The real question is whether the person has enough business prospects/savings/etc. to financially weather an immediate layoff without the perks which may or may not come with an at this point hypothetical severance package.

Kristin said...

Right in the middle of the time about a year ago when every company was laying people off, one of my co-workers was really unhappy in her job. We knew layoffs were coming (and that they'd have a minimum 12 weeks' pay severance package). She went to HR and told them how unhappy she was and asked to be laid off.

She didn't get laid off. She ended up giving notice an hour after they did the layoffs. I think HR figured she was likely to leave on her own anyway, and that way they didn't have to pay her severance package.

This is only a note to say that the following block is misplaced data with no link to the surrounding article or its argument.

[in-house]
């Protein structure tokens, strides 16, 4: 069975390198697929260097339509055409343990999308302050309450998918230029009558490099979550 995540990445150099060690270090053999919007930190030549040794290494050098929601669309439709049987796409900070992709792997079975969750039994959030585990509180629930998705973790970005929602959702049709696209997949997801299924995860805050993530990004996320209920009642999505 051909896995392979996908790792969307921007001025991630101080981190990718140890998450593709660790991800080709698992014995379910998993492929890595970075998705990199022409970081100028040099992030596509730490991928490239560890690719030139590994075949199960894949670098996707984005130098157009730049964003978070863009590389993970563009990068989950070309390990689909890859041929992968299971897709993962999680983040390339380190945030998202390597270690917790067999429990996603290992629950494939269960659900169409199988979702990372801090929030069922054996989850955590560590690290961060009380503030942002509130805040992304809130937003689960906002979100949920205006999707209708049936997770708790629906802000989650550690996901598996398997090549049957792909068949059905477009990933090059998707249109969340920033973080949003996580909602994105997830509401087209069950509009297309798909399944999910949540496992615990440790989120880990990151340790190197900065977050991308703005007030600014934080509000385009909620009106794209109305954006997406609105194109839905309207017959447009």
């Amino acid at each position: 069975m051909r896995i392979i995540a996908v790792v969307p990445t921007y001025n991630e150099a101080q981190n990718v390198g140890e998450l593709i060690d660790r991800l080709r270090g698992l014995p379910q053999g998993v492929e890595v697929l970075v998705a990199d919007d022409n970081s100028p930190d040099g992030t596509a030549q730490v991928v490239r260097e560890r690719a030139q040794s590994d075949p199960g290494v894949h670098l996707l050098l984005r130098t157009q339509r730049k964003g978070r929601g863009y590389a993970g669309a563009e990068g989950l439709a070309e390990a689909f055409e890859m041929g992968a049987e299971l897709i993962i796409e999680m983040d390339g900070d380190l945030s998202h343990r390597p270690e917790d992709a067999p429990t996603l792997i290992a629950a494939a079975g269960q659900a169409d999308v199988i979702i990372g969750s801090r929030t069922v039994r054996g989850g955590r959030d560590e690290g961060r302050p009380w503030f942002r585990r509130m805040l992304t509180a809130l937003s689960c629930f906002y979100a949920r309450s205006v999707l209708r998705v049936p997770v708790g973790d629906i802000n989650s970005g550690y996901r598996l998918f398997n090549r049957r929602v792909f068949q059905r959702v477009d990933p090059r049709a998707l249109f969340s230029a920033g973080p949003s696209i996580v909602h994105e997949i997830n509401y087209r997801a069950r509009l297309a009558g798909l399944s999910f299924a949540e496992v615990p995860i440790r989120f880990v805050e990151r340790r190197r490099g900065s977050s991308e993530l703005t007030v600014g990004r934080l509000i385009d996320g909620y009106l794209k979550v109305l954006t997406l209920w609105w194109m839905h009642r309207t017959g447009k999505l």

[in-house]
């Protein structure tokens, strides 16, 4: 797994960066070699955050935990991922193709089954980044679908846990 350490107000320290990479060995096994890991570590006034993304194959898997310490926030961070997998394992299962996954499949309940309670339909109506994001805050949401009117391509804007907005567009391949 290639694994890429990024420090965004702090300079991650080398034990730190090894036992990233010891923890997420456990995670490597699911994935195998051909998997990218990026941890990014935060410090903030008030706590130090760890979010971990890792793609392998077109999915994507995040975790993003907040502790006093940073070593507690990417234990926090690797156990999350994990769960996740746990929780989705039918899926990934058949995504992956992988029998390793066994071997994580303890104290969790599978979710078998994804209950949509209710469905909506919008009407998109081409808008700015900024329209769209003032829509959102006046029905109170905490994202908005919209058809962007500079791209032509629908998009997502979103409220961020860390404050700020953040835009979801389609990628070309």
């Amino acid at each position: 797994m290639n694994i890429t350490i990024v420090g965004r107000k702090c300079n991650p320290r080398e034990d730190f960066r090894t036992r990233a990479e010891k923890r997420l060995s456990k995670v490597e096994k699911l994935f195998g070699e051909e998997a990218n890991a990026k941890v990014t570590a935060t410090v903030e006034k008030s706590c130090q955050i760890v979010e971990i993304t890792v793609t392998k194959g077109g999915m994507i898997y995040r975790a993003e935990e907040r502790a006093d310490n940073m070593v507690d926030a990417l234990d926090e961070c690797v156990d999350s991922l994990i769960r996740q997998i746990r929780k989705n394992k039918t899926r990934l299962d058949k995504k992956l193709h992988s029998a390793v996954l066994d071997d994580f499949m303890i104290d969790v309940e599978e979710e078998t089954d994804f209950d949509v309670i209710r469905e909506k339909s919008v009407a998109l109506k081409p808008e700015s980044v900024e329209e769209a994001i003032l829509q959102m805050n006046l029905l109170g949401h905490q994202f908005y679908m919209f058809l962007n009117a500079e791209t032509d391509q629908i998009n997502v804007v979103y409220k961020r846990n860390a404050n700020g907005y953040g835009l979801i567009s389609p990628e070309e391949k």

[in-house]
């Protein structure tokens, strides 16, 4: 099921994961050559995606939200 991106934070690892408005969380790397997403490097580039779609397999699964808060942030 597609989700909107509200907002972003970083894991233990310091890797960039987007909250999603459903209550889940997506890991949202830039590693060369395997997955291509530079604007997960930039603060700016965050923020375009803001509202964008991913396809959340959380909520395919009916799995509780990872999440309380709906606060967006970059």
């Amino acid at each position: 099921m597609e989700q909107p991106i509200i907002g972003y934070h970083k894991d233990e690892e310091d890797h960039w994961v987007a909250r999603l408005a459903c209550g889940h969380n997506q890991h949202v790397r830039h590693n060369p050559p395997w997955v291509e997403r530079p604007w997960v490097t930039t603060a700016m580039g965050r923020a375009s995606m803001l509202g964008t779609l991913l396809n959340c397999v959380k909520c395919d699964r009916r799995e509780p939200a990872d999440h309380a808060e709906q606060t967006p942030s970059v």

Anyway, just a thought- volunteering to be laid off could work against you. Good luck!

Anonymous said...

Unless the company solicits for volunteers, it is not wise to ask to be laid off. It is almost like giving your employer a notice without having a job lined up. And, you may not be selected for the lay off. In fact, your situation at work could worsen leading you to quit. Hence, bide your time and concentrate on developing your business. When that takes off, you won't care about the severance package because you won't need it anymore.

A coworker volunteered to her manager to be laid off so that another person’s job could be saved. She was ready to move on mentally to other opportunities and she had another source of income at home from her spouse. Result, she was not laid off and after several of her close colleagues were laid off, she did not feel like staying and ended up giving her notice anyway shortly after that.